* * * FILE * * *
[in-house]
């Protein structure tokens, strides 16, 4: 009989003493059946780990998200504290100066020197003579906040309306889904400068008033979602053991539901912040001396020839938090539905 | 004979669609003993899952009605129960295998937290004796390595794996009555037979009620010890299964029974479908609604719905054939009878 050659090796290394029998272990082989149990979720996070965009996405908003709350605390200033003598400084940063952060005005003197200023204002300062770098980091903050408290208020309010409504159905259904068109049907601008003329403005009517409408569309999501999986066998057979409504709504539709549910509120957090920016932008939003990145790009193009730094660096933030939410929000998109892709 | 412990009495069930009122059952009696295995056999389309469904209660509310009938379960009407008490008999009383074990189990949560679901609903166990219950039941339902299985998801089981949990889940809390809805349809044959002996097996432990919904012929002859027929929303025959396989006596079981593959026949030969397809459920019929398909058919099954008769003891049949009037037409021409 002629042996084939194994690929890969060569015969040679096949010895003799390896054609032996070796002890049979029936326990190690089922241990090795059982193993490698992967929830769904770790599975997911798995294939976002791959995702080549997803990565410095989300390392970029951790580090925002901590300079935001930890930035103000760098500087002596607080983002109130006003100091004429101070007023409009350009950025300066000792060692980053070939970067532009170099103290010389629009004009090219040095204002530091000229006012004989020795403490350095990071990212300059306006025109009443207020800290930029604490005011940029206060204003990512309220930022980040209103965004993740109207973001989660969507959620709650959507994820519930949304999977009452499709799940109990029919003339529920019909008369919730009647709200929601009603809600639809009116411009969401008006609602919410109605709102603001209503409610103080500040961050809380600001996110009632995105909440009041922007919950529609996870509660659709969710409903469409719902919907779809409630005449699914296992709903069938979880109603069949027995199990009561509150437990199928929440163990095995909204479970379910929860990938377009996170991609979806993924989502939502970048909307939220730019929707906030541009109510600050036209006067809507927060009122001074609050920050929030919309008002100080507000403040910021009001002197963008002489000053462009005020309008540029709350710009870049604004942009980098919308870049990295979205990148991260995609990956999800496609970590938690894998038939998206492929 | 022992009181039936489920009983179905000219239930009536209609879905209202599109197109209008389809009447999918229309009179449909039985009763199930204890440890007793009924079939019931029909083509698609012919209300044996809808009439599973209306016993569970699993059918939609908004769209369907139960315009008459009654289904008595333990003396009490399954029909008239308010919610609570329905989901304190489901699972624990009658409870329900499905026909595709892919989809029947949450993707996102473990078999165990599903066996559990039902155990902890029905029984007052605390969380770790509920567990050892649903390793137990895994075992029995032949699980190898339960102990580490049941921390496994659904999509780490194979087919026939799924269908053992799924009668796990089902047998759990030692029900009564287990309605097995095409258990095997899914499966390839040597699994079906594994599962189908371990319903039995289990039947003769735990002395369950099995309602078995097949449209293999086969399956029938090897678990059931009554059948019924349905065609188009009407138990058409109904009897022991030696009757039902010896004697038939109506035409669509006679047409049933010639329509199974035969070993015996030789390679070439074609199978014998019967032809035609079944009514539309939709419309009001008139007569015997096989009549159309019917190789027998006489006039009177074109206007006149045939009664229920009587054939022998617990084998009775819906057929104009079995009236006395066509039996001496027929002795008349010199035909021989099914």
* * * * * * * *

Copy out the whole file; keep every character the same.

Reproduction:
[in-house]
């Protein structure tokens, strides 16, 4: 009989003493059946780990998200504290100066020197003579906040309306889904400068008033979602053991539901912040001396020839938090539905 | 004979669609003993899952009605129960295998937290004796390595794996009555037979009620010890299964029974479908609604719905054939009878 050659090796290394029998272990082989149990979720996070965009996405908003709350605390200033003598400084940063952060005005003197200023204002300062770098980091903050408290208020309010409504159905259904068109049907601008003329403005009517409408569309999501999986066998057979409504709504539709549910509120957090920016932008939003990145790009193009730094660096933030939410929000998109892709 | 412990009495069930009122059952009696295995056999389309469904209660509310009938379960009407008490008999009383074990189990949560679901609903166990219950039941339902299985998801089981949990889940809390809805349809044959002996097996432990919904012929002859027929929303025959396989006596079981593959026949030969397809459920019929398909058919099954008769003891049949009037037409021409 002629042996084939194994690929890969060569015969040679096949010895003799390896054609032996070796002890049979029936326990190690089922241990090795059982193993490698992967929830769904770790599975997911798995294939976002791959995702080549997803990565410095989300390392970029951790580090925002901590300079935001930890930035103000760098500087002596607080983002109130006003100091004429101070007023409009350009950025300066000792060692980053070939970067532009170099103290010389629009004009090219040095204002530091000229006012004989020795403490350095990071990212300059306006025109009443207020800290930029604490005011940029206060204003990512309220930022980040209103965004993740109207973001989660969507959620709650959507994820519930949304999977009452499709799940109990029919003339529920019909008369919730009647709200929601009603809600639809009116411009969401008006609602919410109605709102603001209503409610103080500040961050809380600001996110009632995105909440009041922007919950529609996870509660659709969710409903469409719902919907779809409630005449699914296992709903069938979880109603069949027995199990009561509150437990199928929440163990095995909204479970379910929860990938377009996170991609979806993924989502939502970048909307939220730019929707906030541009109510600050036209006067809507927060009122001074609050920050929030919309008002100080507000403040910021009001002197963008002489000053462009005020309008540029709350710009870049604004942009980098919308870049990295979205990148991260995609990956999800496609970590938690894998038939998206492929 | 022992009181039936489920009983179905000219239930009536209609879905209202599109197109209008389809009447999918229309009179449909039985009763199930204890440890007793009924079939019931029909083509698609012919209300044996809808009439599973209306016993569970699993059918939609908004769209369907139960315009008459009654289904008595333990003396009490399954029909008239308010919610609570329905989901304190489901699972624990009658409870329900499905026909595709892919989809029947949450993707996102473990078999165990599903066996559990039902155990902890029905029984007052605390969380770790509920567990050892649903390793137990895994075992029995032949699980190898339960102990580490049941921390496994659904999509780490194979087919026939799924269908053992799924009668796990089902047998759990030692029900009564287990309605097995095409258990095997899914499966390839040597699994079906594994599962189908371990319903039995289990039947003769735990002395369950099995309602078995097949449209293999086969399956029938090897678990059931009554059948019924349905065609188009009407138990058409109904009897022991030696009757039902010896004697038939109506035409669509006679047409049933010639329509199974035969070993015996030789390679070439074609199978014998019967032809035609079944009514539309939709419309009001008139007569015997096989009549159309019917190789027998006489006039009177074109206007006149045939009664229920009587054939022998617990084998009775819906057929104009079995009236006395066509039996001496027929002795008349010199035909021989099914």